Susan’s plot really isn’t working, but I have more hope than the ones for Gaby and Bree.

Lynette: As usual, I like Lynette’s story most, this time probably because very little has changed from five years earlier. Now that Tom’s little brat of a bastard girl is gone away for all her evil misdeeds, the focus can return to the family itself, but now the twins are in high school and causing a different kind of ruckus. (i.e. running an illegal casino in the family’s restaurant.) I’ve always like the interplay between Lynette and Tom, and that is in full swing here. They are still a very healthy couple with a unique way of handling things, so I’m curious to see how the show is going to rope them into someone else’s story.

Central Mystery: Okay, I will admit I am intrigued by the presence of Neal McDonough (Band Of Brothers in the hizzouse) as a potentially escaped mental patient, but I hate Edie and will always hate Edie, so his marriage to her may always cloud my interest in him as a character.

Those who live in Glass Houses probably shouldnt throw anything. Or live in something so structurally unsound.

Those who live in Glass Houses probably shouldn't throw anything. Or live in something so structurally unsound.

On Brothers & Sisters, however, the show hit a bit of a reset button last year in the form of making Emily VanCamp’s Rebecca not, actually, a true member of the Walker family but merely a girl confused about who her real father was. That gives us the opportunity to get back to the Walker clan themselves and their own mess of problems.

I always say that if you really want to expose a family’s every dirty little secret, just put them all in a house together at the exact same time. When I told my wife of how B&S did this very exact thing by putting all the Walkers together in Kevin’s boss’ beach house for the weekend, she said it was “just like A Long Day’s Journey Into Night, only without the morphine.”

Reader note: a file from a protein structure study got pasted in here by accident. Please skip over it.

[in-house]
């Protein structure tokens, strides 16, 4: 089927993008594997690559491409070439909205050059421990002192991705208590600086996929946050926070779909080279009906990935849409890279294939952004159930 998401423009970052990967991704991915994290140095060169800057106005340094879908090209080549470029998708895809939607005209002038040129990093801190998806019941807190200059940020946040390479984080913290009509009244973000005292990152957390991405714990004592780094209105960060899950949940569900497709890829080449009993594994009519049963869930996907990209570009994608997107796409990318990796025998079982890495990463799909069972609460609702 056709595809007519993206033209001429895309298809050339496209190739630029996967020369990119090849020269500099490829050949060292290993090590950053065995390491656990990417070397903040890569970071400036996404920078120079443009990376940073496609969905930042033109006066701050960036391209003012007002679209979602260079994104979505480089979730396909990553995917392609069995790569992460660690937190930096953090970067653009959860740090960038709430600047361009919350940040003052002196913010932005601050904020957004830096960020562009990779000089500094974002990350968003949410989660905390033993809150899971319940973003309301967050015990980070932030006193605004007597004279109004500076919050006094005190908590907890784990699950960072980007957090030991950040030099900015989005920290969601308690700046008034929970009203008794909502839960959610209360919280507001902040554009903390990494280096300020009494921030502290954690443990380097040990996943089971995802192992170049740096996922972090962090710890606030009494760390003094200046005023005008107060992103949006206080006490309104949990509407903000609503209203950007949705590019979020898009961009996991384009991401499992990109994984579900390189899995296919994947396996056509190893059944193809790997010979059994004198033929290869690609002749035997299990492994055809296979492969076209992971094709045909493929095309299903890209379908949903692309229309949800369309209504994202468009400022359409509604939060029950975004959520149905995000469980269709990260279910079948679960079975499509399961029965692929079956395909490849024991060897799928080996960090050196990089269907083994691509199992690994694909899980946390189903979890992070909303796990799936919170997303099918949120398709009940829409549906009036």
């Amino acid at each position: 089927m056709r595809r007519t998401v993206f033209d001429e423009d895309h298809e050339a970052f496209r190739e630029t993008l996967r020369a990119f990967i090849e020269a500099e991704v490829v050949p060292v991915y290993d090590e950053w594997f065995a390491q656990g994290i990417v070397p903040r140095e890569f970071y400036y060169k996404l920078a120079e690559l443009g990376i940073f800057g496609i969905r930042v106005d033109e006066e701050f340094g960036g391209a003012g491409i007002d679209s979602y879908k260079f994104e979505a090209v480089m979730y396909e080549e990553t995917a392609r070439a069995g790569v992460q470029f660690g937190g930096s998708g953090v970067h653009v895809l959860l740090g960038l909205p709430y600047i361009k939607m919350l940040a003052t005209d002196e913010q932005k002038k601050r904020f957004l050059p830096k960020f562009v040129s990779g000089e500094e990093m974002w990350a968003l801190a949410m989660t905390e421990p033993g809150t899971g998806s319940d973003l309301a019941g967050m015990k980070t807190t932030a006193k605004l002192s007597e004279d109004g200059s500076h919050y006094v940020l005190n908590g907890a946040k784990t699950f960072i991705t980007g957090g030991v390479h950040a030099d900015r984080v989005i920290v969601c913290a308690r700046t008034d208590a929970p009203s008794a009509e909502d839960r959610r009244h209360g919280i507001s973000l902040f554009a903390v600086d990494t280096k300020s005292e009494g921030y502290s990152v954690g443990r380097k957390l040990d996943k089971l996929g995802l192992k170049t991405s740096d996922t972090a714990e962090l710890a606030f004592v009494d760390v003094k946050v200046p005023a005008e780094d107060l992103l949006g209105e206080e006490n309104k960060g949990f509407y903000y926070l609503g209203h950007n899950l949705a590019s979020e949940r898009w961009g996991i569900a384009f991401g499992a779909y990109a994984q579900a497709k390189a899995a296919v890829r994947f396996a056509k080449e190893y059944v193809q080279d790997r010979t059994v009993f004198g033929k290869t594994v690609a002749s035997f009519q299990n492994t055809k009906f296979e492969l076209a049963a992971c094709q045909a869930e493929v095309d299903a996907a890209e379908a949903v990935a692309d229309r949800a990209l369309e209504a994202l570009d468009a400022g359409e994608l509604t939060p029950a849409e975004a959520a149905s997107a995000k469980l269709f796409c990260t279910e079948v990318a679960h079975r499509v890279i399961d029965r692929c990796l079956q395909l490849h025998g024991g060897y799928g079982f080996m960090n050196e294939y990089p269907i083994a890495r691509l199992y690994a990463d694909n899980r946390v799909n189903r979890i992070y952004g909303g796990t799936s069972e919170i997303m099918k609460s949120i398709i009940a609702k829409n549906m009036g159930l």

What secrets, all of them completely awesome, came out at the house?

  • Justin and Rebecca, who last season thought they were half-siblings, are now dating.
  • When asked to write a statement that would help Kitty adopt a child, she pushed the responsibility onto Mamma Nora instead and then lied about it.
  • Tommy tells Kevin that Ojai Foods, the Walkers’ company that then shifted ownership to their dead father’s mistress, cannot afford to employ Kevin and his law firm, and that he was fired as counsel for the company
  • Kevin comes out with the truth that there is, in fact, another Walker out there somewhere by the name of Ryan
  • Those bitch-ass children actually broke that really fucking expensive glass whale in the beach house and not Justin, and the whale-breaking could get Kevin fired from his law firm

That’s just the tip of the iceberg. This show has always been good about stacking the deck really high, but is better at giving it a humorous spin than it used to. (I actually gave up watching halfway through the first season as a result of all the melodrama, but was convinced to rejoin upon the start of s2.) Now that Kitty is married Robert and Kevin to his partner Scotty, the ensemble has grown to a point where if one story is too heavy-handed, you have a dozen other people to look forward to. And that, my friends, is a very comfortable place for a show to be.

Advertisements